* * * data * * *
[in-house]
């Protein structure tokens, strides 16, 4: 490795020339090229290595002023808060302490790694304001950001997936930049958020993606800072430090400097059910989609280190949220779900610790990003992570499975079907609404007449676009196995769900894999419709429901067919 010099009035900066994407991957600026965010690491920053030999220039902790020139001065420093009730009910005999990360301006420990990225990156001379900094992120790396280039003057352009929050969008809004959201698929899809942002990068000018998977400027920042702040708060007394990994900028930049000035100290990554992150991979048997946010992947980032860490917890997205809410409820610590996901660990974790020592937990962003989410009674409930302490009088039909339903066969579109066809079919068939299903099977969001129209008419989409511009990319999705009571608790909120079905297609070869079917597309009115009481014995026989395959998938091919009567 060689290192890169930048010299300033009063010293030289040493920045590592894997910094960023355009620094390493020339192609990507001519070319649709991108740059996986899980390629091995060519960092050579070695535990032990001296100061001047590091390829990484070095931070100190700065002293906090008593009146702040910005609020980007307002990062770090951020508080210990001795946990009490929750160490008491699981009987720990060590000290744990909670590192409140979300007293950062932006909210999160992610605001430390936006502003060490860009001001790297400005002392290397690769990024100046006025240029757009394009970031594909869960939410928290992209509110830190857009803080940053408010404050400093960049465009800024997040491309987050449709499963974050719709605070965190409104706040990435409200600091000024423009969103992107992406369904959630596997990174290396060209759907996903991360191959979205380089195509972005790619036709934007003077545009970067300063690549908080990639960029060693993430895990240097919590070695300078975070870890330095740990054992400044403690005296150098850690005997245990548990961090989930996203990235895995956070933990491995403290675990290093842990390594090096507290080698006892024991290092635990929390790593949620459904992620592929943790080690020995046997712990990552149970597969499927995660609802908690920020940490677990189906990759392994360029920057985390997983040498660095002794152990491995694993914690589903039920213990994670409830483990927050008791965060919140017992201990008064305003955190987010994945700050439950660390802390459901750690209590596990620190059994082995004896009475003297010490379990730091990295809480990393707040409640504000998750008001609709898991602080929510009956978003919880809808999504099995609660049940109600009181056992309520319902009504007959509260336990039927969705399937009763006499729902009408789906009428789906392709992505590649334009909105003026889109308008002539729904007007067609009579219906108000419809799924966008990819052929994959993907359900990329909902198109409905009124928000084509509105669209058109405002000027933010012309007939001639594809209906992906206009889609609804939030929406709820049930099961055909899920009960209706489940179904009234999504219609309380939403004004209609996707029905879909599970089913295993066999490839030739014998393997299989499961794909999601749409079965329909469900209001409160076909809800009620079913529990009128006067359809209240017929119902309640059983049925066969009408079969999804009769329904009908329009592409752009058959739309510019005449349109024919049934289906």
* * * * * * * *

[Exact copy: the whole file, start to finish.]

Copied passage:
[in-house]
């Protein structure tokens, strides 16, 4: 490795020339090229290595002023808060302490790694304001950001997936930049958020993606800072430090400097059910989609280190949220779900610790990003992570499975079907609404007449676009196995769900894999419709429901067919 010099009035900066994407991957600026965010690491920053030999220039902790020139001065420093009730009910005999990360301006420990990225990156001379900094992120790396280039003057352009929050969008809004959201698929899809942002990068000018998977400027920042702040708060007394990994900028930049000035100290990554992150991979048997946010992947980032860490917890997205809410409820610590996901660990974790020592937990962003989410009674409930302490009088039909339903066969579109066809079919068939299903099977969001129209008419989409511009990319999705009571608790909120079905297609070869079917597309009115009481014995026989395959998938091919009567 060689290192890169930048010299300033009063010293030289040493920045590592894997910094960023355009620094390493020339192609990507001519070319649709991108740059996986899980390629091995060519960092050579070695535990032990001296100061001047590091390829990484070095931070100190700065002293906090008593009146702040910005609020980007307002990062770090951020508080210990001795946990009490929750160490008491699981009987720990060590000290744990909670590192409140979300007293950062932006909210999160992610605001430390936006502003060490860009001001790297400005002392290397690769990024100046006025240029757009394009970031594909869960939410928290992209509110830190857009803080940053408010404050400093960049465009800024997040491309987050449709499963974050719709605070965190409104706040990435409200600091000024423009969103992107992406369904959630596997990174290396060209759907996903991360191959979205380089195509972005790619036709934007003077545009970067300063690549908080990639960029060693993430895990240097919590070695300078975070870890330095740990054992400044403690005296150098850690005997245990548990961090989930996203990235895995956070933990491995403290675990290093842990390594090096507290080698006892024991290092635990929390790593949620459904992620592929943790080690020995046997712990990552149970597969499927995660609802908690920020940490677990189906990759392994360029920057985390997983040498660095002794152990491995694993914690589903039920213990994670409830483990927050008791965060919140017992201990008064305003955190987010994945700050439950660390802390459901750690209590596990620190059994082995004896009475003297010490379990730091990295809480990393707040409640504000998750008001609709898991602080929510009956978003919880809808999504099995609660049940109600009181056992309520319902009504007959509260336990039927969705399937009763006499729902009408789906009428789906392709992505590649334009909105003026889109308008002539729904007007067609009579219906108000419809799924966008990819052929994959993907359900990329909902198109409905009124928000084509509105669209058109405002000027933010012309007939001639594809209906992906206009889609609804939030929406709820049930099961055909899920009960209706489940179904009234999504219609309380939403004004209609996707029905879909599970089913295993066999490839030739014998393997299989499961794909999601749409079965329909469900209001409160076909809800009620079913529990009128006067359809209240017929119902309640059983049925066969009408079969999804009769329904009908329009592409752009058959739309510019005449349109024919049934289906």